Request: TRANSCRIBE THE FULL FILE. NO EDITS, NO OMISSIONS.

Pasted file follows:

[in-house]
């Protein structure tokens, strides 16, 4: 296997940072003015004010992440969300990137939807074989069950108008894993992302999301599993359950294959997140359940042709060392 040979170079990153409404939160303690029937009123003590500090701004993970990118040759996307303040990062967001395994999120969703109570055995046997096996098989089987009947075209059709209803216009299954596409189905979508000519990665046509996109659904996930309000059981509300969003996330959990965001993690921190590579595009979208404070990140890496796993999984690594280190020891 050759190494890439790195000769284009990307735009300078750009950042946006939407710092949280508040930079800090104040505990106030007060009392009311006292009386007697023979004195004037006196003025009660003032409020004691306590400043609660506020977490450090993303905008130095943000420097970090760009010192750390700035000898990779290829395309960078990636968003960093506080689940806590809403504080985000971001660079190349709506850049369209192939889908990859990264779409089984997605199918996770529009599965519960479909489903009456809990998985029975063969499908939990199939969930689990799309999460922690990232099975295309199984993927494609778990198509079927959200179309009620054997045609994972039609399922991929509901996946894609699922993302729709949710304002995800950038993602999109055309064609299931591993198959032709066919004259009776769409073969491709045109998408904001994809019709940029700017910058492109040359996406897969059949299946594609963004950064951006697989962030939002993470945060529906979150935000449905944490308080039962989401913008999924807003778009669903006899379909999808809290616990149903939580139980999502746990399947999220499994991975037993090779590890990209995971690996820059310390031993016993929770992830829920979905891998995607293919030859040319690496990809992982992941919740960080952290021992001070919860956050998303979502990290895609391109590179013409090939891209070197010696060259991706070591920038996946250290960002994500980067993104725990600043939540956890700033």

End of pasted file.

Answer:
[in-house]
């Protein structure tokens, strides 16, 4: 296997940072003015004010992440969300990137939807074989069950108008894993992302999301599993359950294959997140359940042709060392 040979170079990153409404939160303690029937009123003590500090701004993970990118040759996307303040990062967001395994999120969703109570055995046997096996098989089987009947075209059709209803216009299954596409189905979508000519990665046509996109659904996930309000059981509300969003996330959990965001993690921190590579595009979208404070990140890496796993999984690594280190020891 050759190494890439790195000769284009990307735009300078750009950042946006939407710092949280508040930079800090104040505990106030007060009392009311006292009386007697023979004195004037006196003025009660003032409020004691306590400043609660506020977490450090993303905008130095943000420097970090760009010192750390700035000898990779290829395309960078990636968003960093506080689940806590809403504080985000971001660079190349709506850049369209192939889908990859990264779409089984997605199918996770529009599965519960479909489903009456809990998985029975063969499908939990199939969930689990799309999460922690990232099975295309199984993927494609778990198509079927959200179309009620054997045609994972039609399922991929509901996946894609699922993302729709949710304002995800950038993602999109055309064609299931591993198959032709066919004259009776769409073969491709045109998408904001994809019709940029700017910058492109040359996406897969059949299946594609963004950064951006697989962030939002993470945060529906979150935000449905944490308080039962989401913008999924807003778009669903006899379909999808809290616990149903939580139980999502746990399947999220499994991975037993090779590890990209995971690996820059310390031993016993929770992830829920979905891998995607293919030859040319690496990809992982992941919740960080952290021992001070919860956050998303979502990290895609391109590179013409090939891209070197010696060259991706070591920038996946250290960002994500980067993104725990600043939540956890700033």